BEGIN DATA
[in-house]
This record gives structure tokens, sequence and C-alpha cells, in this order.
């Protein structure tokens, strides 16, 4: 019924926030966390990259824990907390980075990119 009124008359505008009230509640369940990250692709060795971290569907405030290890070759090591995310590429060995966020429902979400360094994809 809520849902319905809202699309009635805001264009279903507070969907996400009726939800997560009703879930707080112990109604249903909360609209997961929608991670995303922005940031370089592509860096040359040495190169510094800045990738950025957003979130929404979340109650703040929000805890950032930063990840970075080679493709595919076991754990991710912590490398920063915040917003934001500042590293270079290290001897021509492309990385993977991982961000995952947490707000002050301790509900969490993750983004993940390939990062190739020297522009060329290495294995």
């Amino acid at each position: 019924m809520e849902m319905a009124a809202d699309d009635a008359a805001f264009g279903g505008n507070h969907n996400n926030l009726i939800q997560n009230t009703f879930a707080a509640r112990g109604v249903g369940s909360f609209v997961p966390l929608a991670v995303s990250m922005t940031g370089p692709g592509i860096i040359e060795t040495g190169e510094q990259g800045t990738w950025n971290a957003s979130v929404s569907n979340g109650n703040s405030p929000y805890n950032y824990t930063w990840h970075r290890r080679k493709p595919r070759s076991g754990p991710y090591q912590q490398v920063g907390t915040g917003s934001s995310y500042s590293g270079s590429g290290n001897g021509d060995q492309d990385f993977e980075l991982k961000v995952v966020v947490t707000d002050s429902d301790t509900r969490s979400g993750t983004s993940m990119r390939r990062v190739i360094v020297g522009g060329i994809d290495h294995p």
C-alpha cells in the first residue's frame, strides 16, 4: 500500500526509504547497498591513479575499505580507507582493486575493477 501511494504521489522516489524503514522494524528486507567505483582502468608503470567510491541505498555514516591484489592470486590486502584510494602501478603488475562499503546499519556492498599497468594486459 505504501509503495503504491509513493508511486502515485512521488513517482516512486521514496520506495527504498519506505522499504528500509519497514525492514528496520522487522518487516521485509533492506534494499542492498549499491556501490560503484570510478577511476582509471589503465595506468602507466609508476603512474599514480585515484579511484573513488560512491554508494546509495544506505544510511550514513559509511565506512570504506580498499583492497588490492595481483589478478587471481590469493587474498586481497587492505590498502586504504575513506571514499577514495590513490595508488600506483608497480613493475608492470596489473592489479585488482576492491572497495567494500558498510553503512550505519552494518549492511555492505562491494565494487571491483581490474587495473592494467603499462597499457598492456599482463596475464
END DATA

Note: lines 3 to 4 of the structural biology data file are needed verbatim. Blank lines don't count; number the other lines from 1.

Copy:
């Protein structure tokens, strides 16, 4: 019924926030966390990259824990907390980075990119 009124008359505008009230509640369940990250692709060795971290569907405030290890070759090591995310590429060995966020429902979400360094994809 809520849902319905809202699309009635805001264009279903507070969907996400009726939800997560009703879930707080112990109604249903909360609209997961929608991670995303922005940031370089592509860096040359040495190169510094800045990738950025957003979130929404979340109650703040929000805890950032930063990840970075080679493709595919076991754990991710912590490398920063915040917003934001500042590293270079290290001897021509492309990385993977991982961000995952947490707000002050301790509900969490993750983004993940390939990062190739020297522009060329290495294995």
């Amino acid at each position: 019924m809520e849902m319905a009124a809202d699309d009635a008359a805001f264009g279903g505008n507070h969907n996400n926030l009726i939800q997560n009230t009703f879930a707080a509640r112990g109604v249903g369940s909360f609209v997961p966390l929608a991670v995303s990250m922005t940031g370089p692709g592509i860096i040359e060795t040495g190169e510094q990259g800045t990738w950025n971290a957003s979130v929404s569907n979340g109650n703040s405030p929000y805890n950032y824990t930063w990840h970075r290890r080679k493709p595919r070759s076991g754990p991710y090591q912590q490398v920063g907390t915040g917003s934001s995310y500042s590293g270079s590429g290290n001897g021509d060995q492309d990385f993977e980075l991982k961000v995952v966020v947490t707000d002050s429902d301790t509900r969490s979400g993750t983004s993940m990119r390939r990062v190739i360094v020297g522009g060329i994809d290495h294995p």